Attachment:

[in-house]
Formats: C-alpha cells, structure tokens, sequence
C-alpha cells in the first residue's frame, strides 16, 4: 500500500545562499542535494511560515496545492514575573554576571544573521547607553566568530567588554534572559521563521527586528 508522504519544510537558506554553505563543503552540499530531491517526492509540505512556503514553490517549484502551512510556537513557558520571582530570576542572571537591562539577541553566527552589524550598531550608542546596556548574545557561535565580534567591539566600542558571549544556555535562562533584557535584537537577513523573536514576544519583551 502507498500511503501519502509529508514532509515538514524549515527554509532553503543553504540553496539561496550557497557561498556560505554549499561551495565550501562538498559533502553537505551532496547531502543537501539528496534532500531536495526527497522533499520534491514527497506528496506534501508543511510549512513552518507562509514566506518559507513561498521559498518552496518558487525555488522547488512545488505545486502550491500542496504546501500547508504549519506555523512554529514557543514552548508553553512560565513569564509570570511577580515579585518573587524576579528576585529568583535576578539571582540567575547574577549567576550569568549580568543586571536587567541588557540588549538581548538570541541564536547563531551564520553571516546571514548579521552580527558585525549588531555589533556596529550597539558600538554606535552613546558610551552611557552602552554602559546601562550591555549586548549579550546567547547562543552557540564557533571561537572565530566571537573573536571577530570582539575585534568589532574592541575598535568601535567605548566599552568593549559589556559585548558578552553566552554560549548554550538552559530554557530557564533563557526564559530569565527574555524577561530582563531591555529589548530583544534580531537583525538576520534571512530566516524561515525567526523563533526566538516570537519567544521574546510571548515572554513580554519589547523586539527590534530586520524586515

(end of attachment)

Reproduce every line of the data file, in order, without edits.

[in-house]
Formats: C-alpha cells, structure tokens, sequence
C-alpha cells in the first residue's frame, strides 16, 4: 500500500545562499542535494511560515496545492514575573554576571544573521547607553566568530567588554534572559521563521527586528 508522504519544510537558506554553505563543503552540499530531491517526492509540505512556503514553490517549484502551512510556537513557558520571582530570576542572571537591562539577541553566527552589524550598531550608542546596556548574545557561535565580534567591539566600542558571549544556555535562562533584557535584537537577513523573536514576544519583551 502507498500511503501519502509529508514532509515538514524549515527554509532553503543553504540553496539561496550557497557561498556560505554549499561551495565550501562538498559533502553537505551532496547531502543537501539528496534532500531536495526527497522533499520534491514527497506528496506534501508543511510549512513552518507562509514566506518559507513561498521559498518552496518558487525555488522547488512545488505545486502550491500542496504546501500547508504549519506555523512554529514557543514552548508553553512560565513569564509570570511577580515579585518573587524576579528576585529568583535576578539571582540567575547574577549567576550569568549580568543586571536587567541588557540588549538581548538570541541564536547563531551564520553571516546571514548579521552580527558585525549588531555589533556596529550597539558600538554606535552613546558610551552611557552602552554602559546601562550591555549586548549579550546567547547562543552557540564557533571561537572565530566571537573573536571577530570582539575585534568589532574592541575598535568601535567605548566599552568593549559589556559585548558578552553566552554560549548554550538552559530554557530557564533563557526564559530569565527574555524577561530582563531591555529589548530583544534580531537583525538576520534571512530566516524561515525567526523563533526566538516570537519567544521574546510571548515572554513580554519589547523586539527590534530586520524586515